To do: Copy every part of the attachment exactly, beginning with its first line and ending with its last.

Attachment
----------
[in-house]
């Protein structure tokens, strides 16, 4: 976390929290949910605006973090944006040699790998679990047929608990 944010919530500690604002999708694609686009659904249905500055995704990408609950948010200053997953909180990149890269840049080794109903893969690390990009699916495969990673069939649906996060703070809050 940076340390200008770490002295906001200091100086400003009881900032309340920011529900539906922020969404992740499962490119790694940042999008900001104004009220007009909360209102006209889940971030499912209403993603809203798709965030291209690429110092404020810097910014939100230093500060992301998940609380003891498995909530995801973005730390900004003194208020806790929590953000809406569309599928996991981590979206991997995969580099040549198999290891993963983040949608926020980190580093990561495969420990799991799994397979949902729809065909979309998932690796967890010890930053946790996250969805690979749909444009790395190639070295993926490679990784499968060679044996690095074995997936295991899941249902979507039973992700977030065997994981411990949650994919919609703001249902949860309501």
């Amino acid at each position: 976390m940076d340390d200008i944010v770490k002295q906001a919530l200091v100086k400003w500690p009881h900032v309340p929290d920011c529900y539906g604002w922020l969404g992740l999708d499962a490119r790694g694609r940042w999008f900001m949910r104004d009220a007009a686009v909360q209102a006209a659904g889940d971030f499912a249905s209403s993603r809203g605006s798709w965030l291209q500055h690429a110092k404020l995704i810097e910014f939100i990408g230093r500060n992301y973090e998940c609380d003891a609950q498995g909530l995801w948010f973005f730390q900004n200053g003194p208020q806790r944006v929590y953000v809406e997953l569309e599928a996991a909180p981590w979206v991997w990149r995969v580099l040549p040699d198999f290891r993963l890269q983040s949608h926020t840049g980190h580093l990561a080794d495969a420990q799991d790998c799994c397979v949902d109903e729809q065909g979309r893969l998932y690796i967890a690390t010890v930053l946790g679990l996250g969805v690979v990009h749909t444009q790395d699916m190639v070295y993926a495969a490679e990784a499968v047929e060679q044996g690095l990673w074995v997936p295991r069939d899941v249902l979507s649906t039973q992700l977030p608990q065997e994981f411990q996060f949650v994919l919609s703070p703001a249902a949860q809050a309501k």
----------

[in-house]
């Protein structure tokens, strides 16, 4: 976390929290949910605006973090944006040699790998679990047929608990 944010919530500690604002999708694609686009659904249905500055995704990408609950948010200053997953909180990149890269840049080794109903893969690390990009699916495969990673069939649906996060703070809050 940076340390200008770490002295906001200091100086400003009881900032309340920011529900539906922020969404992740499962490119790694940042999008900001104004009220007009909360209102006209889940971030499912209403993603809203798709965030291209690429110092404020810097910014939100230093500060992301998940609380003891498995909530995801973005730390900004003194208020806790929590953000809406569309599928996991981590979206991997995969580099040549198999290891993963983040949608926020980190580093990561495969420990799991799994397979949902729809065909979309998932690796967890010890930053946790996250969805690979749909444009790395190639070295993926490679990784499968060679044996690095074995997936295991899941249902979507039973992700977030065997994981411990949650994919919609703001249902949860309501």
């Amino acid at each position: 976390m940076d340390d200008i944010v770490k002295q906001a919530l200091v100086k400003w500690p009881h900032v309340p929290d920011c529900y539906g604002w922020l969404g992740l999708d499962a490119r790694g694609r940042w999008f900001m949910r104004d009220a007009a686009v909360q209102a006209a659904g889940d971030f499912a249905s209403s993603r809203g605006s798709w965030l291209q500055h690429a110092k404020l995704i810097e910014f939100i990408g230093r500060n992301y973090e998940c609380d003891a609950q498995g909530l995801w948010f973005f730390q900004n200053g003194p208020q806790r944006v929590y953000v809406e997953l569309e599928a996991a909180p981590w979206v991997w990149r995969v580099l040549p040699d198999f290891r993963l890269q983040s949608h926020t840049g980190h580093l990561a080794d495969a420990q799991d790998c799994c397979v949902d109903e729809q065909g979309r893969l998932y690796i967890a690390t010890v930053l946790g679990l996250g969805v690979v990009h749909t444009q790395d699916m190639v070295y993926a495969a490679e990784a499968v047929e060679q044996g690095l990673w074995v997936p295991r069939d899941v249902l979507s649906t039973q992700l977030p608990q065997e994981f411990q996060f949650v994919l919609s703070p703001a249902a949860q809050a309501k």